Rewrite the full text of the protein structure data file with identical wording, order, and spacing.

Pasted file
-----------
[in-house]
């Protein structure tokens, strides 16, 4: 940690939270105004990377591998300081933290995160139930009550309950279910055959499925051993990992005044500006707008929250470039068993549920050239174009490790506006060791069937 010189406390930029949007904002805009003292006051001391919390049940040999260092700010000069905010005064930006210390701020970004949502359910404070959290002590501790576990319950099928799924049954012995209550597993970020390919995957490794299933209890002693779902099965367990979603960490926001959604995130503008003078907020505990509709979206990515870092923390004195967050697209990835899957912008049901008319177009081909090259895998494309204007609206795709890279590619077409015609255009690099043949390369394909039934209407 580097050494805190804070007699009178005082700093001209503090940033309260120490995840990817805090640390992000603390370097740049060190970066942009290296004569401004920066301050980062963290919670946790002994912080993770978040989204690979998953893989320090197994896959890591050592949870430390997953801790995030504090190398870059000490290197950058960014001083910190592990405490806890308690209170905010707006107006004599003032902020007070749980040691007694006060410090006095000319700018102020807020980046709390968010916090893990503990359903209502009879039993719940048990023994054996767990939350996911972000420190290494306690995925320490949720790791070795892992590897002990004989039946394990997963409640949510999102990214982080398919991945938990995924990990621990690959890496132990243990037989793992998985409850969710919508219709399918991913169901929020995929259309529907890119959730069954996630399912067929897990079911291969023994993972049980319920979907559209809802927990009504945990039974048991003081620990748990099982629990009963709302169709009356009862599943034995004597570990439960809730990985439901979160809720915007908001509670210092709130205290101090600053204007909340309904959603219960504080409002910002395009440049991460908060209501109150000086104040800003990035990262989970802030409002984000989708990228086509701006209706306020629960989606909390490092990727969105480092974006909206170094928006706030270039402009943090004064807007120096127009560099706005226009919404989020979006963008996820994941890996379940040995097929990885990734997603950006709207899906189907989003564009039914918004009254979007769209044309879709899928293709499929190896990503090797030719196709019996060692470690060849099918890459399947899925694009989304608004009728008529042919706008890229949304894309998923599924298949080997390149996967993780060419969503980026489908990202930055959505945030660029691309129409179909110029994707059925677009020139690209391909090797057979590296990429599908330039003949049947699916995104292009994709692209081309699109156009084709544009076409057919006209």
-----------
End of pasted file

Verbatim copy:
[in-house]
């Protein structure tokens, strides 16, 4: 940690939270105004990377591998300081933290995160139930009550309950279910055959499925051993990992005044500006707008929250470039068993549920050239174009490790506006060791069937 010189406390930029949007904002805009003292006051001391919390049940040999260092700010000069905010005064930006210390701020970004949502359910404070959290002590501790576990319950099928799924049954012995209550597993970020390919995957490794299933209890002693779902099965367990979603960490926001959604995130503008003078907020505990509709979206990515870092923390004195967050697209990835899957912008049901008319177009081909090259895998494309204007609206795709890279590619077409015609255009690099043949390369394909039934209407 580097050494805190804070007699009178005082700093001209503090940033309260120490995840990817805090640390992000603390370097740049060190970066942009290296004569401004920066301050980062963290919670946790002994912080993770978040989204690979998953893989320090197994896959890591050592949870430390997953801790995030504090190398870059000490290197950058960014001083910190592990405490806890308690209170905010707006107006004599003032902020007070749980040691007694006060410090006095000319700018102020807020980046709390968010916090893990503990359903209502009879039993719940048990023994054996767990939350996911972000420190290494306690995925320490949720790791070795892992590897002990004989039946394990997963409640949510999102990214982080398919991945938990995924990990621990690959890496132990243990037989793992998985409850969710919508219709399918991913169901929020995929259309529907890119959730069954996630399912067929897990079911291969023994993972049980319920979907559209809802927990009504945990039974048991003081620990748990099982629990009963709302169709009356009862599943034995004597570990439960809730990985439901979160809720915007908001509670210092709130205290101090600053204007909340309904959603219960504080409002910002395009440049991460908060209501109150000086104040800003990035990262989970802030409002984000989708990228086509701006209706306020629960989606909390490092990727969105480092974006909206170094928006706030270039402009943090004064807007120096127009560099706005226009919404989020979006963008996820994941890996379940040995097929990885990734997603950006709207899906189907989003564009039914918004009254979007769209044309879709899928293709499929190896990503090797030719196709019996060692470690060849099918890459399947899925694009989304608004009728008529042919706008890229949304894309998923599924298949080997390149996967993780060419969503980026489908990202930055959505945030660029691309129409179909110029994707059925677009020139690209391909090797057979590296990429599908330039003949049947699916995104292009994709692209081309699109156009084709544009076409057919006209």